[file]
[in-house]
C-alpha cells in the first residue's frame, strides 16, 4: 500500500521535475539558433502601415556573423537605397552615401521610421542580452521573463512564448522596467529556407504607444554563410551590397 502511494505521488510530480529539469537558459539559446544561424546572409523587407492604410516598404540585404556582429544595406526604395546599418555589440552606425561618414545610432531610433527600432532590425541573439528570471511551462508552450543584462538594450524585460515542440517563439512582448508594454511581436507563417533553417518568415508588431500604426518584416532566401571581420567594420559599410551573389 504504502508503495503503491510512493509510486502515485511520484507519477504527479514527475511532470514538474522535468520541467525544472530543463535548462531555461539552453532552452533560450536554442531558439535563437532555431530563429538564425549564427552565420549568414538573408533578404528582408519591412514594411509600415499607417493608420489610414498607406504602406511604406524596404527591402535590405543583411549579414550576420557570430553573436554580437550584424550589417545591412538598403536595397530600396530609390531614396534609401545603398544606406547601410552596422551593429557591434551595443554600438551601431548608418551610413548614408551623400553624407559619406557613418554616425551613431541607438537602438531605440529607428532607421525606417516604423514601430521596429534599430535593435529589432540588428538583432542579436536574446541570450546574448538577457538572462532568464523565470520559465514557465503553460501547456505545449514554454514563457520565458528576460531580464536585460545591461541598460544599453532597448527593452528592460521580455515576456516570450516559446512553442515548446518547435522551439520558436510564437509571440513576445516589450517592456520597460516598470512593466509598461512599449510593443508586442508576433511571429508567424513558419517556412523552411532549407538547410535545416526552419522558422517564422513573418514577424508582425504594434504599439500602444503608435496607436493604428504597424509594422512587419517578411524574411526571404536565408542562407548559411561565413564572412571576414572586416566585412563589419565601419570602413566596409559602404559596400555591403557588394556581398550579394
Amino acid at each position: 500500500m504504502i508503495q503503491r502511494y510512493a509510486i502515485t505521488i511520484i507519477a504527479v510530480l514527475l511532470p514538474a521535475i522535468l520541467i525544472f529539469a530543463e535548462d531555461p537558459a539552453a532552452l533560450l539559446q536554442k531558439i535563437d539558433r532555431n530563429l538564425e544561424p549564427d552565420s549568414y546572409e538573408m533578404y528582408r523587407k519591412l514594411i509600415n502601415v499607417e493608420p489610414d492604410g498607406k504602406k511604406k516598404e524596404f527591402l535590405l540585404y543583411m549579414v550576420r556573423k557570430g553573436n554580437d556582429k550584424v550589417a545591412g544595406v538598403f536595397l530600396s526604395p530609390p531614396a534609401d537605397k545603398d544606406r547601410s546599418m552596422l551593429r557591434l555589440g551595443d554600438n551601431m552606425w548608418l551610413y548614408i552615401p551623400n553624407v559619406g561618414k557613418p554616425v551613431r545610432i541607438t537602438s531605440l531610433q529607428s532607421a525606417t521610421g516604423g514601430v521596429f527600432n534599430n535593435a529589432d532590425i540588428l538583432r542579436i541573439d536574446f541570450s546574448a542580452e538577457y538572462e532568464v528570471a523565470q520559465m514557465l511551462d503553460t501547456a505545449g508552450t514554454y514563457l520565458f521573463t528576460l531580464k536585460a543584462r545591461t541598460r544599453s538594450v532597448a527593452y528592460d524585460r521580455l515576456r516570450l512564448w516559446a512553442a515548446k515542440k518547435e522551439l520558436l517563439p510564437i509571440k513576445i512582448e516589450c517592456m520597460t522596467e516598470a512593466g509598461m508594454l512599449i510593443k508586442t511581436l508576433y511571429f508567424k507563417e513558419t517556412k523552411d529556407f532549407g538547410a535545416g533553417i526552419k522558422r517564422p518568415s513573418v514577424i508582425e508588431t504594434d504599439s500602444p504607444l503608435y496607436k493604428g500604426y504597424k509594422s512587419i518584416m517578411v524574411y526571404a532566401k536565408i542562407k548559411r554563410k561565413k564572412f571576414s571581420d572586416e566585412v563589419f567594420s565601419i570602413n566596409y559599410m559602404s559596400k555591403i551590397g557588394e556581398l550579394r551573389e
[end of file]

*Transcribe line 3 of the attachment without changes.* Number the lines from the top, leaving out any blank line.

Amino acid at each position: 500500500m504504502i508503495q503503491r502511494y510512493a509510486i502515485t505521488i511520484i507519477a504527479v510530480l514527475l511532470p514538474a521535475i522535468l520541467i525544472f529539469a530543463e535548462d531555461p537558459a539552453a532552452l533560450l539559446q536554442k531558439i535563437d539558433r532555431n530563429l538564425e544561424p549564427d552565420s549568414y546572409e538573408m533578404y528582408r523587407k519591412l514594411i509600415n502601415v499607417e493608420p489610414d492604410g498607406k504602406k511604406k516598404e524596404f527591402l535590405l540585404y543583411m549579414v550576420r556573423k557570430g553573436n554580437d556582429k550584424v550589417a545591412g544595406v538598403f536595397l530600396s526604395p530609390p531614396a534609401d537605397k545603398d544606406r547601410s546599418m552596422l551593429r557591434l555589440g551595443d554600438n551601431m552606425w548608418l551610413y548614408i552615401p551623400n553624407v559619406g561618414k557613418p554616425v551613431r545610432i541607438t537602438s531605440l531610433q529607428s532607421a525606417t521610421g516604423g514601430v521596429f527600432n534599430n535593435a529589432d532590425i540588428l538583432r542579436i541573439d536574446f541570450s546574448a542580452e538577457y538572462e532568464v528570471a523565470q520559465m514557465l511551462d503553460t501547456a505545449g508552450t514554454y514563457l520565458f521573463t528576460l531580464k536585460a543584462r545591461t541598460r544599453s538594450v532597448a527593452y528592460d524585460r521580455l515576456r516570450l512564448w516559446a512553442a515548446k515542440k518547435e522551439l520558436l517563439p510564437i509571440k513576445i512582448e516589450c517592456m520597460t522596467e516598470a512593466g509598461m508594454l512599449i510593443k508586442t511581436l508576433y511571429f508567424k507563417e513558419t517556412k523552411d529556407f532549407g538547410a535545416g533553417i526552419k522558422r517564422p518568415s513573418v514577424i508582425e508588431t504594434d504599439s500602444p504607444l503608435y496607436k493604428g500604426y504597424k509594422s512587419i518584416m517578411v524574411y526571404a532566401k536565408i542562407k548559411r554563410k561565413k564572412f571576414s571581420d572586416e566585412v563589419f567594420s565601419i570602413n566596409y559599410m559602404s559596400k555591403i551590397g557588394e556581398l550579394r551573389e